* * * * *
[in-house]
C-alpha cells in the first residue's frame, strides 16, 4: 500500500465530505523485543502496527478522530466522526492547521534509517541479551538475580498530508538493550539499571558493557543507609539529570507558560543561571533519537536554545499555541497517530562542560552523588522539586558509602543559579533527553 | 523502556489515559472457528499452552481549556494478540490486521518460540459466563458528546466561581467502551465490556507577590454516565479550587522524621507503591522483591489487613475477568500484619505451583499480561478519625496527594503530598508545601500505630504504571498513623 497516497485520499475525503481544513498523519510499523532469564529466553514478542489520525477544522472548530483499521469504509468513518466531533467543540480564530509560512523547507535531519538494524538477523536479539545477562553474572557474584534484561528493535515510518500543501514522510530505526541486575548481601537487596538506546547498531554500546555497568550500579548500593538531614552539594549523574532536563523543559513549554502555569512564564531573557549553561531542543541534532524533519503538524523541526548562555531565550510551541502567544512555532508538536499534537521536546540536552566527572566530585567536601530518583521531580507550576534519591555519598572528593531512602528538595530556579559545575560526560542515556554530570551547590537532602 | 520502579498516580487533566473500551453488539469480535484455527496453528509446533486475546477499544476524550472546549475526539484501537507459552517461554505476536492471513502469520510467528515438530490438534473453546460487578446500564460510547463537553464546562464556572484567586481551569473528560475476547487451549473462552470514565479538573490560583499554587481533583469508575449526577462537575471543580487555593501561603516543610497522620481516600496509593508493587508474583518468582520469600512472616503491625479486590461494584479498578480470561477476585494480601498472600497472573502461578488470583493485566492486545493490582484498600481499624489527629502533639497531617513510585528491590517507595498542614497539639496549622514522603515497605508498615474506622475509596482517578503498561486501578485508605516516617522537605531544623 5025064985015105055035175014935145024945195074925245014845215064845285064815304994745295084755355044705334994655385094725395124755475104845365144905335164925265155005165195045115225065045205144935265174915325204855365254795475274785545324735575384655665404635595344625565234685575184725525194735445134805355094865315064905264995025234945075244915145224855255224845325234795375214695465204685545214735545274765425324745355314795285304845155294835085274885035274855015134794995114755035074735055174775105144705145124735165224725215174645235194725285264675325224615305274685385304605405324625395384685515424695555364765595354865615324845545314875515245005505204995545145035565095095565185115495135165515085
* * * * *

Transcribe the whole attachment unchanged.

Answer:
[in-house]
C-alpha cells in the first residue's frame, strides 16, 4: 500500500465530505523485543502496527478522530466522526492547521534509517541479551538475580498530508538493550539499571558493557543507609539529570507558560543561571533519537536554545499555541497517530562542560552523588522539586558509602543559579533527553 | 523502556489515559472457528499452552481549556494478540490486521518460540459466563458528546466561581467502551465490556507577590454516565479550587522524621507503591522483591489487613475477568500484619505451583499480561478519625496527594503530598508545601500505630504504571498513623 497516497485520499475525503481544513498523519510499523532469564529466553514478542489520525477544522472548530483499521469504509468513518466531533467543540480564530509560512523547507535531519538494524538477523536479539545477562553474572557474584534484561528493535515510518500543501514522510530505526541486575548481601537487596538506546547498531554500546555497568550500579548500593538531614552539594549523574532536563523543559513549554502555569512564564531573557549553561531542543541534532524533519503538524523541526548562555531565550510551541502567544512555532508538536499534537521536546540536552566527572566530585567536601530518583521531580507550576534519591555519598572528593531512602528538595530556579559545575560526560542515556554530570551547590537532602 | 520502579498516580487533566473500551453488539469480535484455527496453528509446533486475546477499544476524550472546549475526539484501537507459552517461554505476536492471513502469520510467528515438530490438534473453546460487578446500564460510547463537553464546562464556572484567586481551569473528560475476547487451549473462552470514565479538573490560583499554587481533583469508575449526577462537575471543580487555593501561603516543610497522620481516600496509593508493587508474583518468582520469600512472616503491625479486590461494584479498578480470561477476585494480601498472600497472573502461578488470583493485566492486545493490582484498600481499624489527629502533639497531617513510585528491590517507595498542614497539639496549622514522603515497605508498615474506622475509596482517578503498561486501578485508605516516617522537605531544623 5025064985015105055035175014935145024945195074925245014845215064845285064815304994745295084755355044705334994655385094725395124755475104845365144905335164925265155005165195045115225065045205144935265174915325204855365254795475274785545324735575384655665404635595344625565234685575184725525194735445134805355094865315064905264995025234945075244915145224855255224845325234795375214695465204685545214735545274765425324745355314795285304845155294835085274885035274855015134794995114755035074735055174775105144705145124735165224725215174645235194725285264675325224615305274685385304605405324625395384685515424695555364765595354865615324845545314875515245005505204995545145035565095095565185115495135165515085